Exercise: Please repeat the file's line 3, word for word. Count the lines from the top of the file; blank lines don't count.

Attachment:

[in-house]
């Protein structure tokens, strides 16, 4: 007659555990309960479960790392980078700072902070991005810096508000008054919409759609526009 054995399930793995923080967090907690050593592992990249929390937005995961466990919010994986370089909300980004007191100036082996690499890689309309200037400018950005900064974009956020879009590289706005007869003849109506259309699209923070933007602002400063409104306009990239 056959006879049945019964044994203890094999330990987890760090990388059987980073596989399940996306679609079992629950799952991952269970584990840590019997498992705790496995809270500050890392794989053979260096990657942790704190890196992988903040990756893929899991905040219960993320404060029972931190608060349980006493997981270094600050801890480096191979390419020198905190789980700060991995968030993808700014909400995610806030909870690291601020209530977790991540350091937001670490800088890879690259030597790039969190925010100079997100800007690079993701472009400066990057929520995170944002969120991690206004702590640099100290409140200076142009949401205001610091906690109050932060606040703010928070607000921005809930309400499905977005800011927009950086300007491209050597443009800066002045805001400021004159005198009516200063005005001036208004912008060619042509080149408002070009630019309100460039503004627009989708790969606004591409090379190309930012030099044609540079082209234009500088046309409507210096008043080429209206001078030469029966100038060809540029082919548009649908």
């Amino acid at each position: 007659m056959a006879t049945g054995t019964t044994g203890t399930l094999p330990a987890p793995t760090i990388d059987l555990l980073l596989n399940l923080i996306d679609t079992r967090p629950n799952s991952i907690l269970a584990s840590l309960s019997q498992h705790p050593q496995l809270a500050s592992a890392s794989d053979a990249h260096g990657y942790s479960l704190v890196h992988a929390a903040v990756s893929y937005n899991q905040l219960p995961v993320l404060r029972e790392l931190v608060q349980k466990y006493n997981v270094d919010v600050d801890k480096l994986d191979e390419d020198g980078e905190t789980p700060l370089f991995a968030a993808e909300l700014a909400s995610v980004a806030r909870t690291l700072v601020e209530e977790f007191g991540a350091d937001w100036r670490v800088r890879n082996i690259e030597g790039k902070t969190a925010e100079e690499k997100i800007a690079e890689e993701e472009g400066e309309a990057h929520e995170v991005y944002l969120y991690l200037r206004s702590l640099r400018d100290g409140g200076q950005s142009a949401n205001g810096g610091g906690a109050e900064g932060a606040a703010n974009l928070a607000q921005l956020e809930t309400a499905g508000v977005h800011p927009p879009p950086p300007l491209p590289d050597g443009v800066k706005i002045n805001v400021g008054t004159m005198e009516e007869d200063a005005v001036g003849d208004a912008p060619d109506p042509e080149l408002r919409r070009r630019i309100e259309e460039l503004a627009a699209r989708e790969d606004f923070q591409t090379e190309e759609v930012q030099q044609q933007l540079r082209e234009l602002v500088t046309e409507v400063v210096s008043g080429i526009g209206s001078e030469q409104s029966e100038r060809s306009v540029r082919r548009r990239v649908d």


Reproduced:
């Amino acid at each position: 007659m056959a006879t049945g054995t019964t044994g203890t399930l094999p330990a987890p793995t760090i990388d059987l555990l980073l596989n399940l923080i996306d679609t079992r967090p629950n799952s991952i907690l269970a584990s840590l309960s019997q498992h705790p050593q496995l809270a500050s592992a890392s794989d053979a990249h260096g990657y942790s479960l704190v890196h992988a929390a903040v990756s893929y937005n899991q905040l219960p995961v993320l404060r029972e790392l931190v608060q349980k466990y006493n997981v270094d919010v600050d801890k480096l994986d191979e390419d020198g980078e905190t789980p700060l370089f991995a968030a993808e909300l700014a909400s995610v980004a806030r909870t690291l700072v601020e209530e977790f007191g991540a350091d937001w100036r670490v800088r890879n082996i690259e030597g790039k902070t969190a925010e100079e690499k997100i800007a690079e890689e993701e472009g400066e309309a990057h929520e995170v991005y944002l969120y991690l200037r206004s702590l640099r400018d100290g409140g200076q950005s142009a949401n205001g810096g610091g906690a109050e900064g932060a606040a703010n974009l928070a607000q921005l956020e809930t309400a499905g508000v977005h800011p927009p879009p950086p300007l491209p590289d050597g443009v800066k706005i002045n805001v400021g008054t004159m005198e009516e007869d200063a005005v001036g003849d208004a912008p060619d109506p042509e080149l408002r919409r070009r630019i309100e259309e460039l503004a627009a699209r989708e790969d606004f923070q591409t090379e190309e759609v930012q030099q044609q933007l540079r082209e234009l602002v500088t046309e409507v400063v210096s008043g080429i526009g209206s001078e030469q409104s029966e100038r060809s306009v540029r082919r548009r990239v649908d």